Since we find comparable morphological and structural properties of the DIP and F6/DIP films grown on the two substrates, we proceed with characterizing the electronic properties by PES. The corresponding valence region, the secondary electron cut-off (SECO), and the C 1s core levels spectra are shown in Fig. 4. The work function of the pristine 30 nm thick DIP film is 4.15 eV, equal to the work function we found for the bare SiOx/Si substrate (not shown), and thus vacuum level alignment occurs for the DIP/SiOx interface. The HOMO level onset of DIP is 1.25 eV below the Fermi level (EF) and the resulting IEDIP is 5.40 eV, as also found in literature.33 As the transport gap of DIP was reported to be between 2.25 and 2.60 eV,36,58,59 EF is roughly mid-gap for the bare DIP film.


image file: d0tc02774j-f4.tif
Fig. 4 Photoelectron spectroscopy data for pristine F6 and DIP films, as well as for F6 (1.5 nm and 8.5 nm) deposited on the DIP film. (a) SECO spectra, (b) the valence region, and (c) C 1s core level region. After subtraction of the scaled DIP (red) and F6 (blue) spectra from the F6/DIP layered structure (green), the residual signal is attributed to the CPX (purple). The deconvolution of the C 1s spectra shows the contributions of DIP (light red), F6 (light blue) and shake-up satellites (grey).

In contrast, the pristine F6 film exhibits a work function of 6.35 eV and the HOMO onset is ca. 2.35 eV below EF, resulting in an IEF6 of 8.70 eV. Reported IEF6 values in literature vary significantly, between 7.55 eV32 and 8.1 eV.60 These variations in IE are most likely due to differences in the molecular orientation of F6 in the studied samples.59,61 Furthermore, recent theoretical work pointed out that the IE of F6 also shows a strong dependence on the molecular host environment, predicting IEF6 values as high as 8.82 eV.62 However, the high sample work function found here and the high binding energy of the F6 HOMO level are a clear indication that the LUMO level of F6 is pinned at EF.46,63

The C 1s core level spectrum of DIP exhibits a single peak, since all carbon atoms are in a very similar chemical environment. For a pure F6 film we find two well-separated peaks in the C 1s region. The low binding energy component originates from carbons bound to other carbon or nitrogen atoms (C–C, C[double bond, length as m-dash]C, C[triple bond, length as m-dash]N), while the high binding energy component stems from carbon atoms bound to fluorine.64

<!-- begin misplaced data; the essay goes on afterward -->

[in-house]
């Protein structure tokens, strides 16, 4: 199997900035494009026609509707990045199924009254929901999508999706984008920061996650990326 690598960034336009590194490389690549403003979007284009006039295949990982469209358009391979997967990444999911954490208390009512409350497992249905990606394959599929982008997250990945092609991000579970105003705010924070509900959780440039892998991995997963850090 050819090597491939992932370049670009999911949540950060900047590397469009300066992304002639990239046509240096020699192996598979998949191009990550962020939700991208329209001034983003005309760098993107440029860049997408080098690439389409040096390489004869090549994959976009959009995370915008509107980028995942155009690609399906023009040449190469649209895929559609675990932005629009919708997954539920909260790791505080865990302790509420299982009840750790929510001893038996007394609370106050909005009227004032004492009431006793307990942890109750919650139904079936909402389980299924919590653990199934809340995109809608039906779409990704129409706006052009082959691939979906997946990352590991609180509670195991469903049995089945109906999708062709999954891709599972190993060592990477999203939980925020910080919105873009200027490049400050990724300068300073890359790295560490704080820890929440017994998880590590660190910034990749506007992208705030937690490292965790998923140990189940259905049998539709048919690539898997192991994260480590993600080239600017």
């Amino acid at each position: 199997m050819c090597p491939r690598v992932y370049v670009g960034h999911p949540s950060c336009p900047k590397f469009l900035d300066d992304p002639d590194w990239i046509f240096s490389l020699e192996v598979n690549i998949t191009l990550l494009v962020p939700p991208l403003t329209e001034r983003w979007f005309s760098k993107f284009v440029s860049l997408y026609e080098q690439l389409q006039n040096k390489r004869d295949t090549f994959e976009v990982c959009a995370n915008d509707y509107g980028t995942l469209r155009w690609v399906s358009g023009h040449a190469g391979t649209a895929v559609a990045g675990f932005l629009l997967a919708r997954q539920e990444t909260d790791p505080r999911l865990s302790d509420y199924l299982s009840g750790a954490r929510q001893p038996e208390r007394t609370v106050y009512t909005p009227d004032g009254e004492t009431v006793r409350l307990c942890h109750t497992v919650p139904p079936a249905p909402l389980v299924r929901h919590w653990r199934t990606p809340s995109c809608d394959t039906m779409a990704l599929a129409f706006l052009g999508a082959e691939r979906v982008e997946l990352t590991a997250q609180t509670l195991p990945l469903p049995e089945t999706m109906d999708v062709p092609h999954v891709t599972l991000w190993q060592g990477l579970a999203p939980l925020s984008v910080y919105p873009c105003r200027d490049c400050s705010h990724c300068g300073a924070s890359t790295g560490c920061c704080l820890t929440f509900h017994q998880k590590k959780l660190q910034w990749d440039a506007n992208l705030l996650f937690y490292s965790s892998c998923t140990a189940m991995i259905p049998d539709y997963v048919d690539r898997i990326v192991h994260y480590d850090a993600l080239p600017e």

To investigate the formation and electronic properties of the D–A interface, we deposited F6 of two different nominal thicknesses onto DIP. The thickness of 1.5 nm corresponds to ca. a monolayer of F6 and should thus represent the very interface. The higher thickness of 8.5 nm F6 corresponds to multilayer of the acceptor, and is thus representative of a region farther from the interface. Furthermore, the strength of DIP feature attenuation by F6 allows inferring whether a comparably sharp or inter-diffused interface is formed (see discussion of Fig. 5 below). Upon F6 deposition onto DIP, the sample work function increases from 4.15 eV (pristine DIP) to 5.10 eV (1.5 nm F6) and to 5.85 eV (8.5 nm F6). The high work function is comparable to the reported EAF6 of 5.60 eV,32 and thus the F6 multilayer is Fermi level pinned at the LUMO.17 This, in turn, implies that electrons have been transferred from DIP to F6 across the interface. The DIP HOMO level onset shifts by 0.55 eV towards EF upon F6 deposition, which brings it to a position close to or even at being EF-pinned.33 The signatures of DIP and F6 can be clearly identified in the C 1s core level spectrum of the respective samples (Fig. 4c). The binding energy shift of 0.55 eV for the DIP C 1s level parallels that observed for its valence features, evidencing the electrostatic origin of the shift.


image file: d0tc02774j-f5.tif
Fig. 5 Schemes of possible mechanisms for CPX formation at the corrugated surface of a DIP film in the presence of F6. (1) CPX formation at step edges. (2) additional inter-diffusion of DIP and F6 at the very interface, and (3) possible formation of a CPX interlayer.